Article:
Monthly Archives: May 2012

Memories of school days in Jamaica

Outside Cacoon School with Mrs Carole Grant, the Principal

I’m looking at a battered school register from 1957 that Carole Grant, the Principal of Cacoon All-Age School in Hanover has just pulled from the bottom drawer of a metal filing cabinet.

And there I am. In neat, clear handwriting is my name and date of birth, next to my brother Cosway. We came to school here in 1957 when – like so many of my generation did – we went to live with my granny after my mother left to join my father in England.

It was another three years before I left to join them, and during that time my world centred around the the tiny wooden classroom at Cacoon where I passed my JLE in 1958.

The school has changed beyond recognition. In 1957 it was one large open plan room with all ages in the same room. Today it is a two-storey concrete building with individual classrooms for each grade. At the entrance there is a lady – Miss Lena Grant, the gate-keeper – who asked us to sign the visitors’ register. It’s so important to keep records! I had linked up with Carole through Liz Milman, a former colleague at Handsworth College, who had been in Jamaica forging links between Uplands School in Wolverhampton and a school in Hanover. It was only when we met up at The Beach House, when she was leaving back to England, that I discovered that the school in Hanover she had linked up with was Cacoon – my old school.

So, through Liz I contacted Carole, and that’s how I came to be looking at my name in a register from 1957.

Carole welcomed myself and my husband Derek into her office and invited each teacher in turn down to her office so we could meet them: Mrs. Marlene Scarlett, Mrs. Maulene Morris, Miss Peta-gay Craigie, Mrs. Nervalene Crooks, Mrs. Paulin Bolt, Mrs Karen Dawes, Mrs. Natassia Lewis and Mrs Marcia Parr-Smith. Carole then took us on a tour of each classroom and introduced us to the children. In Grade 2 the children spontaneously offered to sing and did a brilliant rendition. This was so very wonderful and emotional for me.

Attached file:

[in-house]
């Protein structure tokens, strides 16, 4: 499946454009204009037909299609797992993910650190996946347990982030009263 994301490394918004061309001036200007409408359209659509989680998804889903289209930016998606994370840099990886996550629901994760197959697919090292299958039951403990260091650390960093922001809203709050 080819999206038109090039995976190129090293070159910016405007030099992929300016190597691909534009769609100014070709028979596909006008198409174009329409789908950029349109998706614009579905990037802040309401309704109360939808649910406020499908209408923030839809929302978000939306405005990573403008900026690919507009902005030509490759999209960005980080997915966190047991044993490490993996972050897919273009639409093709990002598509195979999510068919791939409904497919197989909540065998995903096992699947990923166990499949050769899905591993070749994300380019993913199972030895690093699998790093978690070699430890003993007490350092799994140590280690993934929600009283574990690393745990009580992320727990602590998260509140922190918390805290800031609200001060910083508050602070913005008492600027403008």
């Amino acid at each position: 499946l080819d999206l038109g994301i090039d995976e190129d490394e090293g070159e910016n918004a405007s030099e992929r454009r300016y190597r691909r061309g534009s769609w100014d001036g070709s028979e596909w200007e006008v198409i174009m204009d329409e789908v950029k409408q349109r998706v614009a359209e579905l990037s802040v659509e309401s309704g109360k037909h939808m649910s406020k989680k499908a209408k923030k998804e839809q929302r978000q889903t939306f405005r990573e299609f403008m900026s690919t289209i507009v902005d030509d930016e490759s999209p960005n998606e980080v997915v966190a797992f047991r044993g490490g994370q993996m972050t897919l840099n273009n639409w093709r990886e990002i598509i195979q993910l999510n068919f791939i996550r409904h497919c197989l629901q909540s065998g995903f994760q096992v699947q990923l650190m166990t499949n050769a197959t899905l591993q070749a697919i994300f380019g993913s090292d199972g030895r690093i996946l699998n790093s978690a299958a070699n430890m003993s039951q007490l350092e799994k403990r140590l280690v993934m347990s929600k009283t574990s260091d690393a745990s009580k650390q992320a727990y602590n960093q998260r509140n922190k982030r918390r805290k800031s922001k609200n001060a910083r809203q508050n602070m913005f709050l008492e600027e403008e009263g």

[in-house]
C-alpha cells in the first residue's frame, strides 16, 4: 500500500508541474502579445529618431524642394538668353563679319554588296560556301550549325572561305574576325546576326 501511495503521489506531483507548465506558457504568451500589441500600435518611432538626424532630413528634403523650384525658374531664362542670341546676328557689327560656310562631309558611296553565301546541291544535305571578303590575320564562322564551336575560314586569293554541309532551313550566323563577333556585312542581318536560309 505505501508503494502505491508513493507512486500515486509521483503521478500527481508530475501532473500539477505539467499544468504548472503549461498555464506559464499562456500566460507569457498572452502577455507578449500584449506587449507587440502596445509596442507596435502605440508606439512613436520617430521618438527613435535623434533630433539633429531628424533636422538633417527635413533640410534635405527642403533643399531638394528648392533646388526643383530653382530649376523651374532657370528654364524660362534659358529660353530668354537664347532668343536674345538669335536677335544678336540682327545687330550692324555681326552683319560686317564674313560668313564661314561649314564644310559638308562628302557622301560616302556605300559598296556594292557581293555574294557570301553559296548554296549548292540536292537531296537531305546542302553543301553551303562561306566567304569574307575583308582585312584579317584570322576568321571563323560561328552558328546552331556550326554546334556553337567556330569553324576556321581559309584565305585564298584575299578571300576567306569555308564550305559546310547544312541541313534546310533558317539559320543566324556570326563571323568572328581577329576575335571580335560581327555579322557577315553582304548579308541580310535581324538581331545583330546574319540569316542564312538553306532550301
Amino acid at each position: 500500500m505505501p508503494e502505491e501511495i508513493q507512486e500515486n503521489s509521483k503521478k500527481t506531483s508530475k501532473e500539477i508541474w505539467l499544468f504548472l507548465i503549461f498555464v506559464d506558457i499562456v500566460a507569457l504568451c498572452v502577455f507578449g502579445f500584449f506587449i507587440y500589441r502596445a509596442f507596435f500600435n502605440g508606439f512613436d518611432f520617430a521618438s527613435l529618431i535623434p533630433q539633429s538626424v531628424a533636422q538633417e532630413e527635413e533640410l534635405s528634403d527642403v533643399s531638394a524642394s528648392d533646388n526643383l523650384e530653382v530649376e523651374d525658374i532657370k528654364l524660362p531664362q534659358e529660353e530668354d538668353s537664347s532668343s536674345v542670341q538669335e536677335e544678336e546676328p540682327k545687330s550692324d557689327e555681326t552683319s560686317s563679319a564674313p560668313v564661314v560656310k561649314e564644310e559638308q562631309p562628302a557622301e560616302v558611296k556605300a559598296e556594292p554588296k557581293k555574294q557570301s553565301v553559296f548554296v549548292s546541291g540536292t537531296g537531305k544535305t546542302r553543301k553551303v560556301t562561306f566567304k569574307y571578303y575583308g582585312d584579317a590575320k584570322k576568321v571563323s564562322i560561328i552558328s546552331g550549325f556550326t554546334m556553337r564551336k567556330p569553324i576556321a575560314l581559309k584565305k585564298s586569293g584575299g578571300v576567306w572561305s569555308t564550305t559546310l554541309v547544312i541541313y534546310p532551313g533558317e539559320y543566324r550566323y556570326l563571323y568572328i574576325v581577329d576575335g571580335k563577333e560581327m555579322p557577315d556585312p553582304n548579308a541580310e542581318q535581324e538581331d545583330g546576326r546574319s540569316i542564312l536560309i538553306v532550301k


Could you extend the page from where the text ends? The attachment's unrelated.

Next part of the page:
I had brought a set each of the Rocky Basic Readers and the Heritage Readers to give to the school library which Carole and the other teachers received enthusiastically. Derek took a photo of me giving the books to Mrs. Nervalene Crooks, who is married to a relative from the Crooks clan.

I came away feeling inspired. Carole and her staff are battling incredible odds in terms of their lack of equipment and resources but still remaining positive and introducing innovative, community-based solutions.

Carole told me about the revision camp she and the other teachers run for two consecutive weekends before the GSAT (Grade 6 Achievement Test) that takes students into High School. The students live, eat and work at the school with no distractions from Friday night through to Sunday evening, including a trip to church.

With this level of commitment to build on, I can only hope that the link with Uplands School, Wolverhampton will bring some resources and support for Carole and her team. I’m certainly going to be supporting this.

As I was leaving, on my way to the car in the school playground, I heard a voice saying quietly “Aunty Blossom, Aunty Blossom”. It was my cousin Jevan, who attends the school, and who was obviously very pleased and surprised to see me.

There’s just so much talent and potential up there in the hills behind Lucea, just as there is all over Jamaica, waiting to be unleashed on the world. How can we make it happen?

At Cacoon School, handing over a set of Handprint books to Mrs Nervalene Crooks